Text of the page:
When I launched the collegiette™ lifestyle website, HerCampus.com, in September 2009, we couldn’t foresee all the features that we would add to the site. A year and a half later, we’ve narrowed down the scope of what we offer and clarified our mission. To go along with the changes in our business model, our site is getting a redesign from the ground up, which involves refining our Content Management System — or CMS.
Here are a couple strategies to help you avoid some of our mistakes, plan for the future, and ultimately configure a CMS that works for your business from the start!
Learn how it works (and worked in the past). It’s important to take the time to understand the fundamental structure and philosophy behind any technology you’re considering for your business. Don’t get features hungry. Instead, figure out how a service will actually perform and if it will scale for your specific needs. Look at case studies of how similar sites used technologies you’re considering.
Ask the right questions. There are a few essential questions to ask yourself during the early development stages of your content site. What different content types are going to be on your site? What different roles will people visiting your site occupy (i.e. anonymous user, authenticated user, editor, administrator, and everything in between)? How do you want to categorize your content (Sections? Subsections? Tagging?)? What kind of workflow will go on behind the scenes to produce, edit, format, and ultimately publish content on the site? What features will you build in to the site to keep your content discrete and secure?
Simplify your content strategy. If, after asking yourself the essential questions above, you’re looking at a long list (which will also inevitably grow over time) of different content types and features, you might be tempted to implement each separately on your site and end up with a jumbled mess of a website. The ideal solution: consolidate your content types and implement a robust system of multi-tier taxonomies — or content organization system — and user permissions that will help categorize content. This will help keep your backend clean and make editing content en masse so much easier.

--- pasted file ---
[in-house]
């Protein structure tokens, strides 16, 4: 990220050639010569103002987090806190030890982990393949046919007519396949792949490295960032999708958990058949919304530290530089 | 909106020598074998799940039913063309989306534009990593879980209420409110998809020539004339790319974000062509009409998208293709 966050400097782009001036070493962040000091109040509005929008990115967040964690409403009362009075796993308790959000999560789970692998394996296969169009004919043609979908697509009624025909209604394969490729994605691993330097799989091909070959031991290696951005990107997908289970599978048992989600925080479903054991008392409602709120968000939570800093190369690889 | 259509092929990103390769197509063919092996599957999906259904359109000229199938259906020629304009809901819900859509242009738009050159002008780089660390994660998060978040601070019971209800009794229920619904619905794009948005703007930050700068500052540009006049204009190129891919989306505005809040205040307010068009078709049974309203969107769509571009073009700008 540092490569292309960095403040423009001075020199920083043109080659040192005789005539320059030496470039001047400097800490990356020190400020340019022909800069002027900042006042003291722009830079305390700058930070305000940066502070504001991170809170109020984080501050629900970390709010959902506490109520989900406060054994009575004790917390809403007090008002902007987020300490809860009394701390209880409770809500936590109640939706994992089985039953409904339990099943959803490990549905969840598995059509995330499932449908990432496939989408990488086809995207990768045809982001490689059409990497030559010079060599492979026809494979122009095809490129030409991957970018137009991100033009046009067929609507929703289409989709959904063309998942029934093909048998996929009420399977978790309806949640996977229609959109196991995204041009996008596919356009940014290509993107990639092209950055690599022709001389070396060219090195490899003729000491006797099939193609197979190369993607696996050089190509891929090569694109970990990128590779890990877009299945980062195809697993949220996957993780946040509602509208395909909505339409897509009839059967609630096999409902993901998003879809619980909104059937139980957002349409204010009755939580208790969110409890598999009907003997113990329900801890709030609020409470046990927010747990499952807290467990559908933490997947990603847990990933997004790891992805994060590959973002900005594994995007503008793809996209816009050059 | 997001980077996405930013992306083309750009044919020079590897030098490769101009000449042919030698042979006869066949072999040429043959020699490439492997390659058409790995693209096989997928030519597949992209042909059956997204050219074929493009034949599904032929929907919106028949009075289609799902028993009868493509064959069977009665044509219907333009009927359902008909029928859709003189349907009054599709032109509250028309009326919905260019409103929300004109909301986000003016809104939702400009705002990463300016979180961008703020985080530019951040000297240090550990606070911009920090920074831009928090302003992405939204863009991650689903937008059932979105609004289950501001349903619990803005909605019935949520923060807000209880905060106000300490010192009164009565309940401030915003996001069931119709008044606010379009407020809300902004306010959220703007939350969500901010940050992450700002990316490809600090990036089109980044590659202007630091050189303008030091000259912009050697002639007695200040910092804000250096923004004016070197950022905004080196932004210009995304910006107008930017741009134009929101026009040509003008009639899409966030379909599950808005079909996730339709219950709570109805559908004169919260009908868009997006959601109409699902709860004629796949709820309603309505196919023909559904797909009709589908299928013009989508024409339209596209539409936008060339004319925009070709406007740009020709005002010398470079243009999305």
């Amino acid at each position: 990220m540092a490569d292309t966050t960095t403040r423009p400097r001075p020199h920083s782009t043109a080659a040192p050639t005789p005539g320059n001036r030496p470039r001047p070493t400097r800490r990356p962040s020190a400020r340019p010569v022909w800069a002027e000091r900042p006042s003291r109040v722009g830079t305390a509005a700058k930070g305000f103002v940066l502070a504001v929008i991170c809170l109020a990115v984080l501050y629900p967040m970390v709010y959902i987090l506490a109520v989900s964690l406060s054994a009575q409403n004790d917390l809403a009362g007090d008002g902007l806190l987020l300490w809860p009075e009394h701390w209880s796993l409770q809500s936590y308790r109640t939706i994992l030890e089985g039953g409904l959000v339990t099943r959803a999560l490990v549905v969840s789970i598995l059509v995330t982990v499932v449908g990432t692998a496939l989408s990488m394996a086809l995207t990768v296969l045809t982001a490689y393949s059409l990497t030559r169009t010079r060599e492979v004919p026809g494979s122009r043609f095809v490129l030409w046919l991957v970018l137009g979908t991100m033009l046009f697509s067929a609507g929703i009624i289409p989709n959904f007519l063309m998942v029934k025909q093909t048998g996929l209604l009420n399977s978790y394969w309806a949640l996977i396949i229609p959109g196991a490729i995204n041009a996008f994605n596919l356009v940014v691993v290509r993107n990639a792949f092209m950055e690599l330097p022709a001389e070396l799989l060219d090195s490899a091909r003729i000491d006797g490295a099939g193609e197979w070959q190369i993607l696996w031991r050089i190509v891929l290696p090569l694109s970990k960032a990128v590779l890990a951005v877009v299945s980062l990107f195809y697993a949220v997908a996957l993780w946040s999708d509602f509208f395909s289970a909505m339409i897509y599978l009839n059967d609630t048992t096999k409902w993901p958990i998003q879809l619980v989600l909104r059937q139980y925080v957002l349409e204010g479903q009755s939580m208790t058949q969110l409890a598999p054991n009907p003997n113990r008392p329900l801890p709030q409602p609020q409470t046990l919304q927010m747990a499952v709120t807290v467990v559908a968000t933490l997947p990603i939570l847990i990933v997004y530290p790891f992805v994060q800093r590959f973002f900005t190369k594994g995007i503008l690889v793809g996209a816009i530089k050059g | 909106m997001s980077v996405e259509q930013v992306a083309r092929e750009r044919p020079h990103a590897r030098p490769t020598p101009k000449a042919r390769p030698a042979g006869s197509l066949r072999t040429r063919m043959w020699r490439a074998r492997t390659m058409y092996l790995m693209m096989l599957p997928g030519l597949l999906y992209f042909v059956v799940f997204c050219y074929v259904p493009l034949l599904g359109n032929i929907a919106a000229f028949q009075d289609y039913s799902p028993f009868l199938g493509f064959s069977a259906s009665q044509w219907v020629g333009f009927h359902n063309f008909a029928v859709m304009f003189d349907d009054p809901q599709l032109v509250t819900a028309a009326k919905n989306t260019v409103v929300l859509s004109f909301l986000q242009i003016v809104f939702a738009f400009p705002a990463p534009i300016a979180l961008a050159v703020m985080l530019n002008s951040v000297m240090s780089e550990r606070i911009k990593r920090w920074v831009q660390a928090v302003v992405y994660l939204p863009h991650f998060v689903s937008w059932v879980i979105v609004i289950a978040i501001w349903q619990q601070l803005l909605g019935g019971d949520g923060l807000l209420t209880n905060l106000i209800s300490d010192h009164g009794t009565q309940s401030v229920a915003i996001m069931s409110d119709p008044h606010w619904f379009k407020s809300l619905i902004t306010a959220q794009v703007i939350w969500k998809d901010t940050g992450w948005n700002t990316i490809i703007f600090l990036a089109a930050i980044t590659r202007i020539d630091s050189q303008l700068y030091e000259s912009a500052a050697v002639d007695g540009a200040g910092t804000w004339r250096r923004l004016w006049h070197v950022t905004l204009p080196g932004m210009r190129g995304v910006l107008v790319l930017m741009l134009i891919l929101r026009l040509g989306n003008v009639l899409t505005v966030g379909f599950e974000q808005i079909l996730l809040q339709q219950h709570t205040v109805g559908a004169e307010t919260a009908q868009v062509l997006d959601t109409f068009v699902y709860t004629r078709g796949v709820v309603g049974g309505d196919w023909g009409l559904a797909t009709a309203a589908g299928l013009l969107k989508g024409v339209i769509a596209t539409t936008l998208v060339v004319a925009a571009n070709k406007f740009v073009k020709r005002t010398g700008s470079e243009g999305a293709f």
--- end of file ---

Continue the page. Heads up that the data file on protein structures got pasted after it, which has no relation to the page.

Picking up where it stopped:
Put your system to the test. Sometimes it’s hard to know what specific technologies you need, especially in the early stages of your startup. So experiment, then evaluate. Since we launched Her Campus, we’ve learned that running video contests is extremely resource-intensive and not the best use of our limited time. Instead, we will focus on making sure our tool for managing our highly popular sponsored blogging programs is foolproof. Do the same for your company. Schedule an evaluation of your business and content strategies every few months, to figure out what is and isn’t working. It’s OK for your website to be in beta a year or two, while you perfect your product and service offerings.
Make it elegant. Every website has its own hacks and tricks that only those managing the back end will know about. Try not to rely too much on hacks – instead, spend time building a solid foundation whenever you can. For example, a hack for promoting old content would be to change the original pub date to something more recent. A more elegant solution would be to build a flagging system in your CMS to promote older, evergreen content. Hacks may seem tempting, but creating an elegant solution will make your CMS more efficient and save you from wasting your time on little fixes.
Annie Wang is the co-founder, CTO, Creative Director, and Webmaster of Her Campus Media LLC (HerCampus.com), an online magazine for college women and marketing platform for companies looking to reach the college market.
The Young Entrepreneur Council (Y.E.C.) provides its members with access to tools, mentoring, community and educational resources that support each stage of their business’s development and growth. Our organization promotes entrepreneurship as a solution to youth unemployment and underemployment.